There is no denying football is a dangerous game. So dangerous in fact, it's difficult for some people to watch. Such is the case with Ed Cunningham, a twenty-year color analyst for college football on ABC and ESPN.
At the age of 48, Cunningham resigned from one of the top jobs in sports broadcasting because of his growing discomfort with participating in the promotion of a game that he deems too barbaric. For years he's been watching the damage being inflicted on the players and he's finally said enough is enough.
"I don't see them as products anymore, I see them as kids."- longtime CFB analyst Ed Cunningham on why he's walking away from the booth. pic.twitter.com/ZdmqOfP2BX— Bob Ley (@BobLeyESPN) August 31, 2017
The game will go on without him, and his leaving might not change a thing as far as the sport and its safety issues are concerned, but to apparently appease his own good conscience, he had to separate himself from something he's been living and breathing for ages. Cunningham is a former player, turned broadcaster, but as a father, he just couldn't separate his job as an analyst from the concern for athletes he sees as kids.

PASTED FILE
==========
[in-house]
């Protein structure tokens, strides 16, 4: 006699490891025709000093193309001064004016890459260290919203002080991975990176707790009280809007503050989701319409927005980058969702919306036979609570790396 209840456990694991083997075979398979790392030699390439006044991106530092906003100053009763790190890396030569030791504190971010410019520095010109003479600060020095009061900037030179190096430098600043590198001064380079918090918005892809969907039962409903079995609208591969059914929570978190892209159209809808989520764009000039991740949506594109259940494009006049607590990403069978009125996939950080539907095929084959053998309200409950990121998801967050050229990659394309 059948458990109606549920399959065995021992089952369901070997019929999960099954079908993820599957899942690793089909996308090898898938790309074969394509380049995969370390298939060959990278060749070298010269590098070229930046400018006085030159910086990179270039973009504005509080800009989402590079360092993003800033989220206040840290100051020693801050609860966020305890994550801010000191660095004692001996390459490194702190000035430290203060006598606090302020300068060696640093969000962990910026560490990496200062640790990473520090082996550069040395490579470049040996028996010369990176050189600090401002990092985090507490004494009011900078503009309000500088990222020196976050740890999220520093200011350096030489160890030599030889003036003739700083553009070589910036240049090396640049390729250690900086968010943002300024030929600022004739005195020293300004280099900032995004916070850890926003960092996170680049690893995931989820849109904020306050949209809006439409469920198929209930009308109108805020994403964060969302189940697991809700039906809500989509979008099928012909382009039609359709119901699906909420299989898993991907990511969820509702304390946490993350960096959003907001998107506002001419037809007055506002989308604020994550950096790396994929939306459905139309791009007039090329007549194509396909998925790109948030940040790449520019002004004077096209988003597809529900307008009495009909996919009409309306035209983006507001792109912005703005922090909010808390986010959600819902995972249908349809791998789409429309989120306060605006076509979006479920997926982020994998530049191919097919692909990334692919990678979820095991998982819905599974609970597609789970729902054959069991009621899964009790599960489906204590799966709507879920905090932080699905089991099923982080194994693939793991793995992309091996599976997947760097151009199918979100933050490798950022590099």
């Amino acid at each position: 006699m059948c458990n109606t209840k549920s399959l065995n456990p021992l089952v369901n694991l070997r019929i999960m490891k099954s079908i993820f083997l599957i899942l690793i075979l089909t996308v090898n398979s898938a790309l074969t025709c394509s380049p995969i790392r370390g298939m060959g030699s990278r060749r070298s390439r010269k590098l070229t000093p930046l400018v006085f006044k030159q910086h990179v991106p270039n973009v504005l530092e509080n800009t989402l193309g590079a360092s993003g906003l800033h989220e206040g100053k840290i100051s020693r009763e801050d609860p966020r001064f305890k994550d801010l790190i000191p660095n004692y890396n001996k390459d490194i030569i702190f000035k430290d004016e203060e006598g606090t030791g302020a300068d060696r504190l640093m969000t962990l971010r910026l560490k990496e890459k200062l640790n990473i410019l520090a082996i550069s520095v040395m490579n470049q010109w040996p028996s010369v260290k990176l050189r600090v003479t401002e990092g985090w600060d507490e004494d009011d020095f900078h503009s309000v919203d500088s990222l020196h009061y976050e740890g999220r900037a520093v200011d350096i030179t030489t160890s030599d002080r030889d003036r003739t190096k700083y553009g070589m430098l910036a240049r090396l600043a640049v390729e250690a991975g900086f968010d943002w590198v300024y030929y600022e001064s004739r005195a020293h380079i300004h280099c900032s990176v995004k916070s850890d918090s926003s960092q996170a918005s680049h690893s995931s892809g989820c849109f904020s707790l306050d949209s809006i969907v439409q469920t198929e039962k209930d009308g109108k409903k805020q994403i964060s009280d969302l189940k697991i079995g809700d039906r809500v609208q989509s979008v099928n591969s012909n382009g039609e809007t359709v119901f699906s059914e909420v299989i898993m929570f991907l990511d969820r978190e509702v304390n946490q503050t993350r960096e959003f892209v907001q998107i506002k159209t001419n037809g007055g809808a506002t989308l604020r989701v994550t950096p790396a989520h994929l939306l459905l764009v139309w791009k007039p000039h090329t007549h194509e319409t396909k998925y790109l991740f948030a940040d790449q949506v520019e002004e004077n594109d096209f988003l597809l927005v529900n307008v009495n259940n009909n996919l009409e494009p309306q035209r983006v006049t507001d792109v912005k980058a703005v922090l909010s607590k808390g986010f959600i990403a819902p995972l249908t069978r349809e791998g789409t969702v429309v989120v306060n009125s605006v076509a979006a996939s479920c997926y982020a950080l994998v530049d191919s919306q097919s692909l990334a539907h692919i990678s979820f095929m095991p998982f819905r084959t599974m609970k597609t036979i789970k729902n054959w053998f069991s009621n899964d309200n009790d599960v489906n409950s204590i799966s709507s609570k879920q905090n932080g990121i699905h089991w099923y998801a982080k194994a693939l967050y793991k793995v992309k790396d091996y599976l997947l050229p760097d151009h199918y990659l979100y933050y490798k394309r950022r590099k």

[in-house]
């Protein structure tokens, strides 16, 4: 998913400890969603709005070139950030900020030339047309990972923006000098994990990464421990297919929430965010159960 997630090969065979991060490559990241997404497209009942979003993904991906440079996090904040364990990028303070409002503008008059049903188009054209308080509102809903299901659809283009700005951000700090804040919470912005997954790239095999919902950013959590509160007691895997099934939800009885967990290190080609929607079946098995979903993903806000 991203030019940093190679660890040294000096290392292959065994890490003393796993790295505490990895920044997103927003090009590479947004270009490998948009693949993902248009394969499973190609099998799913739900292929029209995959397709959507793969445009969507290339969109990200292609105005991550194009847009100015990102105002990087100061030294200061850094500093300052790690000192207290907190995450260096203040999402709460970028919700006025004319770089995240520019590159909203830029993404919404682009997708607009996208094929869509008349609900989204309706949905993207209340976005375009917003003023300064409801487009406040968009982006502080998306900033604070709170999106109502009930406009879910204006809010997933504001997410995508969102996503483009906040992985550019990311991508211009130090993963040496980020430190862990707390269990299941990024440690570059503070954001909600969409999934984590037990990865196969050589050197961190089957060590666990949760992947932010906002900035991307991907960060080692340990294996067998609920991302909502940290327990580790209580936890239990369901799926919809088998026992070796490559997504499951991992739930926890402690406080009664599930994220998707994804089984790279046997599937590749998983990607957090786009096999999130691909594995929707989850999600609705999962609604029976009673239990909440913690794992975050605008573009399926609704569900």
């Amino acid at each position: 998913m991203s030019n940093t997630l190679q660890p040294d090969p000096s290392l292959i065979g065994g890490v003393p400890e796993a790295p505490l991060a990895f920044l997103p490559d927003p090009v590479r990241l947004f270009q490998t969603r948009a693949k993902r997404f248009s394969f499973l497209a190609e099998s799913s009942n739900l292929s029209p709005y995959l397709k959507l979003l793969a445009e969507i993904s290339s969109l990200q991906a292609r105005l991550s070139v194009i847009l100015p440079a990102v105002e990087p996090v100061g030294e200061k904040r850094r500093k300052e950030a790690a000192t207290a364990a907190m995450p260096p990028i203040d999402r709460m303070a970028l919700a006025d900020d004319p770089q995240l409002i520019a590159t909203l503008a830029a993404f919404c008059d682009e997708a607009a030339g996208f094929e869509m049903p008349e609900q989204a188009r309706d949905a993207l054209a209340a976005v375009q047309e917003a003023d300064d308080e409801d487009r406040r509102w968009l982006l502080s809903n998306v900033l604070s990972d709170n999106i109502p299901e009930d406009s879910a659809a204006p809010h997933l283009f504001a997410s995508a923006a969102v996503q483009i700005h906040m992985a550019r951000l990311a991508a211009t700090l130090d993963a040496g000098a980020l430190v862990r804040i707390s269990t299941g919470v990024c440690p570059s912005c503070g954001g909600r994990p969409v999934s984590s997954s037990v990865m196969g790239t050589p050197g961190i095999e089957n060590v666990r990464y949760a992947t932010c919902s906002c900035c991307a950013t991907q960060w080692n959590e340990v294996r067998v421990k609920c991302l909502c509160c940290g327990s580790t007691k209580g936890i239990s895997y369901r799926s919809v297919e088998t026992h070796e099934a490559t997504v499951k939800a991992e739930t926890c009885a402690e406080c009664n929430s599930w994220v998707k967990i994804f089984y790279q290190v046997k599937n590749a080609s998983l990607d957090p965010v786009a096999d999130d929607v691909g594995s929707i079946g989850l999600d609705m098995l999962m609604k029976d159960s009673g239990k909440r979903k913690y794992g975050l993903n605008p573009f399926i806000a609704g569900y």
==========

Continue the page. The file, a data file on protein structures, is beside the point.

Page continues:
There isn't much in the way of precedent for a move like this. Cunningham may be the first leading broadcaster to step away from football for a safety related reason — one where was not an active participant, but because it felt wrong to be such a close witness to the destruction. To him, he was literally earning a paycheque from a sport that he knows is killing some of its participants, thus he felt he had no choice.
But, is this really what his departure is all about? As much as this sounds like a move made in good principle, not everyone seems to agree that this "safety issue" is the motivating reason behind Cunningham's leaving.
Cunningham built a reputation among college football fans, and even coaches, for his highly opinionated criticisms of the game and the hits being delivered in it. He's called coaches irresponsible and not made many friends by accusing those close to the game for endangering the health of the athletes. He's long been the target angry fans, coaches, and administrators. That's not an easy role to take on.
Others have hinted that after a series of layoffs at ESPN, Cunnigham may have seen the writing on the wall. He was allegedly asked to take a hefty pay cut and instead of doing so, found this a legitimate way to walk away from the game before being forced away.
In Cunnigham's defense, the long-term viability of football hinges on making the game safer. Young kids are being held out of joining neighborhood leagues simply due to the associated violence, and if the game can't encourage new players to take the place of departing ones, there are no future greats to keep the game alive.
The game isn't at this stage of panic yet, but perhaps Cunningham's leaving signifies a serious crossroads.
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